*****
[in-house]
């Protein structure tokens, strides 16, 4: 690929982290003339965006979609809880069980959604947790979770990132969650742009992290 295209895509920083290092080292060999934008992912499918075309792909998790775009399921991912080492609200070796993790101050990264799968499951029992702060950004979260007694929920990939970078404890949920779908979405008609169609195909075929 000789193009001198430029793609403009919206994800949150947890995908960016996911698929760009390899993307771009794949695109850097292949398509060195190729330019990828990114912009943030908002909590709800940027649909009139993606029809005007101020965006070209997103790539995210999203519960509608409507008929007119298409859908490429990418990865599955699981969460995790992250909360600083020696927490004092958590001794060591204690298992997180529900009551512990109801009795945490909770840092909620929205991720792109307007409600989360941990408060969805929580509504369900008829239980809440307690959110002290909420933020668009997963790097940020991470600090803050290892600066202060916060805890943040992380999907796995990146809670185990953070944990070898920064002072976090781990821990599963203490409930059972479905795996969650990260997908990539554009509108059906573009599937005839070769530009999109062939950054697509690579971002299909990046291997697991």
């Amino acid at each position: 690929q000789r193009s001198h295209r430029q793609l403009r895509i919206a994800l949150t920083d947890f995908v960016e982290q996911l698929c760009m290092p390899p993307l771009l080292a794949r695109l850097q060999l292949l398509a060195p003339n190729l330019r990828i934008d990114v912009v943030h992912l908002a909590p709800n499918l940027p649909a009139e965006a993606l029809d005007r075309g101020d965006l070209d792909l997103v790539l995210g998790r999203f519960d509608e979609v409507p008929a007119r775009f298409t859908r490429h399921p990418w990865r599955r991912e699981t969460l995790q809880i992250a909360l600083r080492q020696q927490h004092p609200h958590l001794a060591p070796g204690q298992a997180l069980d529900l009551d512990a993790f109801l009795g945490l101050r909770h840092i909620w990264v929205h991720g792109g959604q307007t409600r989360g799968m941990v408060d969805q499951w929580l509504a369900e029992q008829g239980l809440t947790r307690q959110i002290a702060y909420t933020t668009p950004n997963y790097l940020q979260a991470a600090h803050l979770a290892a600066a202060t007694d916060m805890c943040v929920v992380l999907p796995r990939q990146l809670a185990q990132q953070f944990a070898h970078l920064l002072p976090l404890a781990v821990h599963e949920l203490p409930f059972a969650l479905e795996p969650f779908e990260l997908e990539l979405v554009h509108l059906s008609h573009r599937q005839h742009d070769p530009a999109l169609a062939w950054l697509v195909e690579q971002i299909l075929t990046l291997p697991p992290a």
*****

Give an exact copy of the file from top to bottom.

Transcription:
[in-house]
């Protein structure tokens, strides 16, 4: 690929982290003339965006979609809880069980959604947790979770990132969650742009992290 295209895509920083290092080292060999934008992912499918075309792909998790775009399921991912080492609200070796993790101050990264799968499951029992702060950004979260007694929920990939970078404890949920779908979405008609169609195909075929 000789193009001198430029793609403009919206994800949150947890995908960016996911698929760009390899993307771009794949695109850097292949398509060195190729330019990828990114912009943030908002909590709800940027649909009139993606029809005007101020965006070209997103790539995210999203519960509608409507008929007119298409859908490429990418990865599955699981969460995790992250909360600083020696927490004092958590001794060591204690298992997180529900009551512990109801009795945490909770840092909620929205991720792109307007409600989360941990408060969805929580509504369900008829239980809440307690959110002290909420933020668009997963790097940020991470600090803050290892600066202060916060805890943040992380999907796995990146809670185990953070944990070898920064002072976090781990821990599963203490409930059972479905795996969650990260997908990539554009509108059906573009599937005839070769530009999109062939950054697509690579971002299909990046291997697991």
């Amino acid at each position: 690929q000789r193009s001198h295209r430029q793609l403009r895509i919206a994800l949150t920083d947890f995908v960016e982290q996911l698929c760009m290092p390899p993307l771009l080292a794949r695109l850097q060999l292949l398509a060195p003339n190729l330019r990828i934008d990114v912009v943030h992912l908002a909590p709800n499918l940027p649909a009139e965006a993606l029809d005007r075309g101020d965006l070209d792909l997103v790539l995210g998790r999203f519960d509608e979609v409507p008929a007119r775009f298409t859908r490429h399921p990418w990865r599955r991912e699981t969460l995790q809880i992250a909360l600083r080492q020696q927490h004092p609200h958590l001794a060591p070796g204690q298992a997180l069980d529900l009551d512990a993790f109801l009795g945490l101050r909770h840092i909620w990264v929205h991720g792109g959604q307007t409600r989360g799968m941990v408060d969805q499951w929580l509504a369900e029992q008829g239980l809440t947790r307690q959110i002290a702060y909420t933020t668009p950004n997963y790097l940020q979260a991470a600090h803050l979770a290892a600066a202060t007694d916060m805890c943040v929920v992380l999907p796995r990939q990146l809670a185990q990132q953070f944990a070898h970078l920064l002072p976090l404890a781990v821990h599963e949920l203490p409930f059972a969650l479905e795996p969650f779908e990260l997908e990539l979405v554009h509108l059906s008609h573009r599937q005839h742009d070769p530009a999109l169609a062939w950054l697509v195909e690579q971002i299909l075929t990046l291997p697991p992290a």